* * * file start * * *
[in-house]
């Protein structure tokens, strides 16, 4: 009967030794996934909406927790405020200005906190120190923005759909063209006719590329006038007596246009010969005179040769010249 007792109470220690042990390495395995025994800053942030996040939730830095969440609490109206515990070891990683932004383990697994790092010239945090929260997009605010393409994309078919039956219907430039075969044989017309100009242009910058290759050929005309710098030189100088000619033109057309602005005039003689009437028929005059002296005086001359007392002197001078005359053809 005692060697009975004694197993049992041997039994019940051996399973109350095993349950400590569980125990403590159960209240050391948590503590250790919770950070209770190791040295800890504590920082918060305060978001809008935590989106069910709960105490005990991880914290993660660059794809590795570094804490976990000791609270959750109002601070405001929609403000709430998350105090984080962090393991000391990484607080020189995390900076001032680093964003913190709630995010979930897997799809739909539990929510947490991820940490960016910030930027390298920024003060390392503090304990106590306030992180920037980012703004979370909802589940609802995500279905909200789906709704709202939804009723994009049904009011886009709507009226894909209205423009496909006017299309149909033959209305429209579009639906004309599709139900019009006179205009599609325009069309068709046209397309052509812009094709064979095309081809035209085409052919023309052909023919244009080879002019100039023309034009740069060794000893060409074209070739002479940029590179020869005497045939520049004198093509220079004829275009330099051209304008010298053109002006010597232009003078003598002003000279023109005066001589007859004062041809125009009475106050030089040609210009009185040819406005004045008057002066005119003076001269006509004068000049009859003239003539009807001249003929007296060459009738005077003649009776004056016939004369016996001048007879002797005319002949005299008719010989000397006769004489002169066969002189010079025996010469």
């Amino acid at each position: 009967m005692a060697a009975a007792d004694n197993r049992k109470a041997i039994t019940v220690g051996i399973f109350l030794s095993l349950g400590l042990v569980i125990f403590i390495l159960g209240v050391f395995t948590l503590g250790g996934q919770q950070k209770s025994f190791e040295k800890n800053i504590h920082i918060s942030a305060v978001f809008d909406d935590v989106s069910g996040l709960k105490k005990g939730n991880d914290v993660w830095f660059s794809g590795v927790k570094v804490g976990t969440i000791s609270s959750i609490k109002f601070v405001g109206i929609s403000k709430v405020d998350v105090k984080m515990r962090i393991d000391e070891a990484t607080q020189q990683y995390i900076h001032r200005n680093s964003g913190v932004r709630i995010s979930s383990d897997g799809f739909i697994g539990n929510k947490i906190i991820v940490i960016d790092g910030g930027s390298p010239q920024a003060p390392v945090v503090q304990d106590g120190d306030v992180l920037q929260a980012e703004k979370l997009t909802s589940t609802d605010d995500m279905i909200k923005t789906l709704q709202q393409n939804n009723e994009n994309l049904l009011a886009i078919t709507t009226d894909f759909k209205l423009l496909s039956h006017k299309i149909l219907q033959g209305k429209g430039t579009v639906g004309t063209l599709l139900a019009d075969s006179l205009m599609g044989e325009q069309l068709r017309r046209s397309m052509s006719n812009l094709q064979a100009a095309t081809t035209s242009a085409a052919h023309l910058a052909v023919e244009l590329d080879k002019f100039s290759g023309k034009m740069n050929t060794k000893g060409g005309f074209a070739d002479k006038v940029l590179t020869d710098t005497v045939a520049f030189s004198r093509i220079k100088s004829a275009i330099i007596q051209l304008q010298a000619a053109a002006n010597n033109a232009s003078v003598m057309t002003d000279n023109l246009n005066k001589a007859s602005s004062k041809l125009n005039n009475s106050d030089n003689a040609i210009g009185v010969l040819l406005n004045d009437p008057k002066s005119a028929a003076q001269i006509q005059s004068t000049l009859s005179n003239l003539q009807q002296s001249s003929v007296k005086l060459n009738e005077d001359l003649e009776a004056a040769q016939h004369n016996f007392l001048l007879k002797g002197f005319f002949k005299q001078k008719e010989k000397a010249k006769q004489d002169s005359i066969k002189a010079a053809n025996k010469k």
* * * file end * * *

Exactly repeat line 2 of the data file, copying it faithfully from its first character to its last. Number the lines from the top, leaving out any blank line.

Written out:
């Protein structure tokens, strides 16, 4: 009967030794996934909406927790405020200005906190120190923005759909063209006719590329006038007596246009010969005179040769010249 007792109470220690042990390495395995025994800053942030996040939730830095969440609490109206515990070891990683932004383990697994790092010239945090929260997009605010393409994309078919039956219907430039075969044989017309100009242009910058290759050929005309710098030189100088000619033109057309602005005039003689009437028929005059002296005086001359007392002197001078005359053809 005692060697009975004694197993049992041997039994019940051996399973109350095993349950400590569980125990403590159960209240050391948590503590250790919770950070209770190791040295800890504590920082918060305060978001809008935590989106069910709960105490005990991880914290993660660059794809590795570094804490976990000791609270959750109002601070405001929609403000709430998350105090984080962090393991000391990484607080020189995390900076001032680093964003913190709630995010979930897997799809739909539990929510947490991820940490960016910030930027390298920024003060390392503090304990106590306030992180920037980012703004979370909802589940609802995500279905909200789906709704709202939804009723994009049904009011886009709507009226894909209205423009496909006017299309149909033959209305429209579009639906004309599709139900019009006179205009599609325009069309068709046209397309052509812009094709064979095309081809035209085409052919023309052909023919244009080879002019100039023309034009740069060794000893060409074209070739002479940029590179020869005497045939520049004198093509220079004829275009330099051209304008010298053109002006010597232009003078003598002003000279023109005066001589007859004062041809125009009475106050030089040609210009009185040819406005004045008057002066005119003076001269006509004068000049009859003239003539009807001249003929007296060459009738005077003649009776004056016939004369016996001048007879002797005319002949005299008719010989000397006769004489002169066969002189010079025996010469």